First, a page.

Bar­que Eagle will once again call New Lon­don home af­ter over­haul

Coast Guard train­ing ship has been based in Baltimore since 2014

The Day - - FRONT PAGE - By JULIA BERGMAN Day Staff Writer

New Lon­don — With the com­ple­tion of a four-year, $29 mil­lion over­haul, the Coast Guard bar­que Eagle will once again be a fix­ture on the city’s wa­ter­front.

The ship’s home­port had shifted to Baltimore in the fall of 2014 while it un­der­went ex­ten­sive main­te­nance work to ex­tend its ser­vice life by 15 years.

The Eagle’s home­port will shift back to New Lon­don on July 26. The 295-foot ship will berth at Fort Trum­bull un­til City Pier, its per­ma­nent berth, is ready. The ship is cur­rently in Oslo, Norway.

Some ad­di­tional in­fra­struc­ture work is needed in or­der for Eagle to per­ma­nently moor at City Pier. The ship, when in port, is ex­pected to be a fea­ture of the Na­tional Coast Guard Mu­seum planned for the down­town New Lon­don wa­ter­front. The Na­tional Coast Guard Mu­seum As­so­ci­a­tion will pay for the work to City Pier to ac­com­mo­date the Eagle, mu­seum spokesman Drew Forster said. The cost and de­tails of that work are not yet avail­able.

The work on the Eagle was done in four, seven-month pe­ri­ods over the fall and win­ter months to main­tain the Eagle’s sum­mer train­ing sched­ule. The ship serves as a train­ing ves­sel for cadets at the Coast Guard Academy and can­di­dates from the Of­fi­cer Can­di­date School.

The last phase was the most com­plex be­cause it in­volved the re­place­ment of the ship’s main propulsion

sys­tem in Fe­bru­ary 2018, in­clud­ing a new Ger­man-made diesel en­gine. That re­quired cut­ting large holes in the ship in or­der to re­move the en­gine. The Eagle’s pre­vi­ous, diesel-pow­ered en­gine had been in use since about 1985.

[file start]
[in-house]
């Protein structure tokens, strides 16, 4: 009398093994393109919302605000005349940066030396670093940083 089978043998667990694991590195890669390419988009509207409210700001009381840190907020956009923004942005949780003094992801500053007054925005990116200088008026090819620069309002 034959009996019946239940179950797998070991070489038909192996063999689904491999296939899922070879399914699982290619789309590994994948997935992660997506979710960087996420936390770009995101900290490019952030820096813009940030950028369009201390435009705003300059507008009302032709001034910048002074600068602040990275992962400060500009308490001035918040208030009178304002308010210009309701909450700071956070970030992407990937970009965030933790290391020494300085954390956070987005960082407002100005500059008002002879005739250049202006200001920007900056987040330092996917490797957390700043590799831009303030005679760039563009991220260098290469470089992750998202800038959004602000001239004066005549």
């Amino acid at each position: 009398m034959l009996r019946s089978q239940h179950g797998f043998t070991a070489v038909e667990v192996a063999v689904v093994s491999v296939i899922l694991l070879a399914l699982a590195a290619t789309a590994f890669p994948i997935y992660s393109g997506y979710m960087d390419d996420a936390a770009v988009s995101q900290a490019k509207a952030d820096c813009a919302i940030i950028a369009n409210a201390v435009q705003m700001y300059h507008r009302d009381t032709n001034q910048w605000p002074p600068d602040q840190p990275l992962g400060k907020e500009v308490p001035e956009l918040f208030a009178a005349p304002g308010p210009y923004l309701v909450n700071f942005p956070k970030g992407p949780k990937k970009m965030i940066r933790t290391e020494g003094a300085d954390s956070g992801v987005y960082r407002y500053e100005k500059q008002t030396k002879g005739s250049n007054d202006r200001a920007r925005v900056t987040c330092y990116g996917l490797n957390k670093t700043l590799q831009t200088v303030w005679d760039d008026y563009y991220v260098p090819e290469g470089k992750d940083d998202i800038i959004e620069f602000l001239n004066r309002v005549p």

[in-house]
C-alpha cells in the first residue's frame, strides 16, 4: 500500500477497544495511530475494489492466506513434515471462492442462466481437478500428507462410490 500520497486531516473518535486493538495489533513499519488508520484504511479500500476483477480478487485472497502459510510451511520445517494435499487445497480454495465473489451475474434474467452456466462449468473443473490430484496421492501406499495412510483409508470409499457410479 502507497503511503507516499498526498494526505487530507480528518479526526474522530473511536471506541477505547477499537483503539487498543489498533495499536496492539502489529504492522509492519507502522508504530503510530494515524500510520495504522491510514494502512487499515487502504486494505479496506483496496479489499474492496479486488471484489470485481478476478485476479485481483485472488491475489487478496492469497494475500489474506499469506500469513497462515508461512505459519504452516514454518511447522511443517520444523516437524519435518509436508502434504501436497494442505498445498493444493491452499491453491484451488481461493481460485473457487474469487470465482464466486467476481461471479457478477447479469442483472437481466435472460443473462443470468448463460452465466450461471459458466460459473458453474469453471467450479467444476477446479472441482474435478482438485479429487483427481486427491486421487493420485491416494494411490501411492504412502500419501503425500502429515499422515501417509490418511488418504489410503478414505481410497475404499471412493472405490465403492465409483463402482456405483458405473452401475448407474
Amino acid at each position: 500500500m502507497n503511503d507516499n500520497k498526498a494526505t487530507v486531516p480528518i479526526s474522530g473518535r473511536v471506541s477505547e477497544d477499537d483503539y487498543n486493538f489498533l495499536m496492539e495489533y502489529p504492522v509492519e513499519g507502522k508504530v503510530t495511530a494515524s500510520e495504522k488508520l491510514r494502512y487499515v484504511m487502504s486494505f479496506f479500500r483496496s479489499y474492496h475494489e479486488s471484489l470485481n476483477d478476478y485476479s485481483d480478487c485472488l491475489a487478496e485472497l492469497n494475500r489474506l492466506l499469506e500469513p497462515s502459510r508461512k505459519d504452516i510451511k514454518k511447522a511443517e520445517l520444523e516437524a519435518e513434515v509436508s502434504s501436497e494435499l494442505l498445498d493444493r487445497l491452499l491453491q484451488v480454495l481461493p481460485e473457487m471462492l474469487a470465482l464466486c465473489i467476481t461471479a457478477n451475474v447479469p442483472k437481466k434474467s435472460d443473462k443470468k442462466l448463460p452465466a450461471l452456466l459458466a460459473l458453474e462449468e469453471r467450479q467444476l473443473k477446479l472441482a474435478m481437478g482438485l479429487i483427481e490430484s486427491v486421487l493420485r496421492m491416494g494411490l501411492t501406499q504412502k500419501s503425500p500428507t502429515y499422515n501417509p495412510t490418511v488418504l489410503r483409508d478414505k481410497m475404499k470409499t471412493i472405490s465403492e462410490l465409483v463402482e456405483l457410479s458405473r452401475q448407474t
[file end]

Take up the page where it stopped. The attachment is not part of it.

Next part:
Built in 1936 in Nazi Ger­many, the Eagle last un­der­went a ma­jor over­haul from 1978 to 1982.

The Eagle was ini­tially ex­pected to re­turn to New Lon­don in 2018 but was de­layed due to out­stand­ing work that needed to be done. The work in­cluded ren­o­vat­ing crew berthing and lounge ar­eas and re­pair­ing the pilot house, which was done in win­ter 2018-19. The to­tal cost of the project was $29 mil­lion, slightly higher than the ini­tial es­ti­mate of $28 mil­lion.

Mem­bers of the ship’s crew, most of whom have al­ready re­lo­cated to the New Lon­don area, are “thrilled” to re­turn to New Lon­don, which was des­ig­nated as a “Coast Guard City” in 2015, said En­sign An­gel­ica Brooks, pub­lic af­fairs of­fi­cer for the Eagle.

“Their re­turn to New Lon­don will mark the cul­mi­na­tion of a high-vis­i­bil­ity over­seas de­ploy­ment to Europe to help com­mem­o­rate the 75th an­niver­sary of D-Day, re­in­force im­por­tant re­la­tion­ships for the De­part­ments of Home­land Se­cu­rity, State, and De­fense, while also con­duct­ing the an­nual Coast Guard Academy cadet train­ing,” Brooks said.

Newspapers in English

Newspapers from USA

© PressReader. All rights reserved.